Note here that it is not possible for a switch to determine if a giant frame is giant because of a faulty fragmentation procedure, because this information exists in layer 3 and has been dealt with on another device, that is, the sending device. The switch will simply see that the size of the frame is larger than the allowed MTU, and will drop it, without regard to why it was larger. In order to determine this, you will have to troubleshoot at layer 3 and do so on the actual hosts sending the packets.

I hope this has been helpful!



why smaller ? if we add additional 4 bytes doesnt it get bigger ?

Hello Hamzat

This is one of the confusing things about MTU. What we would like is to make sure that the maximum size of the payload of the frame will be 1500 bytes which is the Interface MTU. Now take a look at this slightly modified diagram:

The defining factor here is that we want the payload of the Ethernet frame not to surpass 1500.

The values of MTU are important at each stage of encapsulation. In order to achieve the goal of an Ethernet frame Payload of 1500 bytes or less, we must work our way backwards. Specifically:

Interface MTU = 1500
IP MTU = 1500 - 4 = 1496
TCP MSS = 1496 - 20 - 20 = 1456

Remember that by convention, the Interface MTU does not include the Ethernet header, the IP MTU includes the IP header, and the TCP MSS does not include the TCP header.

For this reason, the IP and TCP MSS MTUs must be smaller in order to accommodate the use of GRE.

Now it would be possible to simply increase the Interface MTU to make this work, however, the Interface MTU is not something that you always have control over. It will typically be on a third party network such as your ISP, so it’s not generally advisable to depend on this. And remember, the Interface MTU is something that exists on every interface of every link that the transmission traverses.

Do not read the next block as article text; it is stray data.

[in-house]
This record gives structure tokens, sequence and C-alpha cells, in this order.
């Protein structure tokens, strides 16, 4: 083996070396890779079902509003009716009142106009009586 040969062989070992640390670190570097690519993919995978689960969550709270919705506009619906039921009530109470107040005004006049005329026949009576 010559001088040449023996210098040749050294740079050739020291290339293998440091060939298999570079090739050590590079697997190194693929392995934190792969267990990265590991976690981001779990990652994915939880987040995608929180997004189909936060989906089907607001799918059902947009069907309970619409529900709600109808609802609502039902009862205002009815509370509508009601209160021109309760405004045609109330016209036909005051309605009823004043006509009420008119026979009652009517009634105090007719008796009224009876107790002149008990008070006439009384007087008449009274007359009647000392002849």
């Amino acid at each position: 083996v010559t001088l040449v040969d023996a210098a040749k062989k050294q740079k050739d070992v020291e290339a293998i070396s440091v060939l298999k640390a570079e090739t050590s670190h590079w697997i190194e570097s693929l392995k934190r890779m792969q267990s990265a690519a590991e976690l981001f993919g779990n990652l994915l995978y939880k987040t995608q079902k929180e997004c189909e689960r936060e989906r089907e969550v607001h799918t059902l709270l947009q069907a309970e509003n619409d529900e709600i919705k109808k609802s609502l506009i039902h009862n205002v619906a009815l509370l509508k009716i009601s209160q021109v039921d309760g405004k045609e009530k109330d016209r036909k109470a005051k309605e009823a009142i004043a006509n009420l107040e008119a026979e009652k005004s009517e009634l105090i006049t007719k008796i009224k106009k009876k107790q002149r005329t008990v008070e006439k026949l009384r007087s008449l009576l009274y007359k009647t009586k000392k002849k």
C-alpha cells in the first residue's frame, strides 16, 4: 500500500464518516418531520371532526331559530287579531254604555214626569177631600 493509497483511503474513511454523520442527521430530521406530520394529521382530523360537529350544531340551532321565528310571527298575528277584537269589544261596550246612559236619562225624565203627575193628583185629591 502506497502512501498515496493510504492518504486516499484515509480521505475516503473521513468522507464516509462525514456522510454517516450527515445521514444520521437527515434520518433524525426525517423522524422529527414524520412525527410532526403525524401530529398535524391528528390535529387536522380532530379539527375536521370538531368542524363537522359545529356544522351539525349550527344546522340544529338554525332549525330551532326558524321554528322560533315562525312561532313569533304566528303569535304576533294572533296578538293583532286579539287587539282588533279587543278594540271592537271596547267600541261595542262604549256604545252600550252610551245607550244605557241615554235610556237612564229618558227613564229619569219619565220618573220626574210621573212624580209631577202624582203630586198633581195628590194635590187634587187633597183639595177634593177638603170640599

For this reason, it is always best to make the MTUs smaller on your end to ensure that they “fit” the unchangeable MTUs through which you will be transmitting your data.

I hope this has been helpful! Stay healthy and stay safe!



Hi All,

Just in regards to the quote:

“This means that a single Ethernet frame can carry up to 1500 bytes of data. On top of this data we add the Ethernet header. Typical header sizes are 14 bytes for Ethernet (add another 4 bytes if you use 802.1Q tagging).”


In your diagram of an Ethernet header we had the field values:
– Preamble (7 - Bytes)
– SFD (1 - Bytes)
– Source (6 - Bytes)
– Destination (6 - Bytes)
– Type (2 - Bytes)
– SFC (4 - Bytes)

How did you work out 14 bytes?

So, for example if i set mtu 1500 (layer 2) on routerA and mtu 1400 (layer 2) on routerB and then i ping from routerA to RouterB using size 1500 , then routerA will drop the pckts ? in L2 mtu both sides must exact match mtu size ?

What about if on RouterA i set ip mtu 1500 (layer 3) and on RouterB ip mtu 1400 (layer 3), then do the ping 1500 bytes from RouterA to RouterB, now RouterB can process this packet but fragmenting it on two smaller packets ? (1400 B + 100B)

preamble and SFD (Start of Frame Delimeter) doesn’t count , only the Destion, Source and Type fields (6+6+2) in the 802.3 Ethernet Frame, and then you could have a 802.1Q frame you have to add 4 extra Bytes for the vlan tag

Hello Joseph

Yes, I see your confusion. There are different ways that we measure the sizes of MTUs and headers, and what is included and what is not usually depends on the circumstances. When measuring the size of the frame header, we don’t take into account the preamble and SFD, but only the source, destination, and Type fields, which gives us 14 bytes. It’s a matter of convention. The preamble and SFD are used to separate frames, so they’re not technically part of the header, but are often mentioned and shown in diagrams such as the one you shared.

Similarly, when measuring MTU, you sometimes take into account the headers and others you don’t. For example, the IP MTU (layer 3) does take into account the IP header, and not just its payload. Conversely the Interface MTU (layer 2) doesn’t take the Ethernet header into account at all.

I hope this has been helpful!


Makes perfect sense. Thanks Laz.

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Hello Juan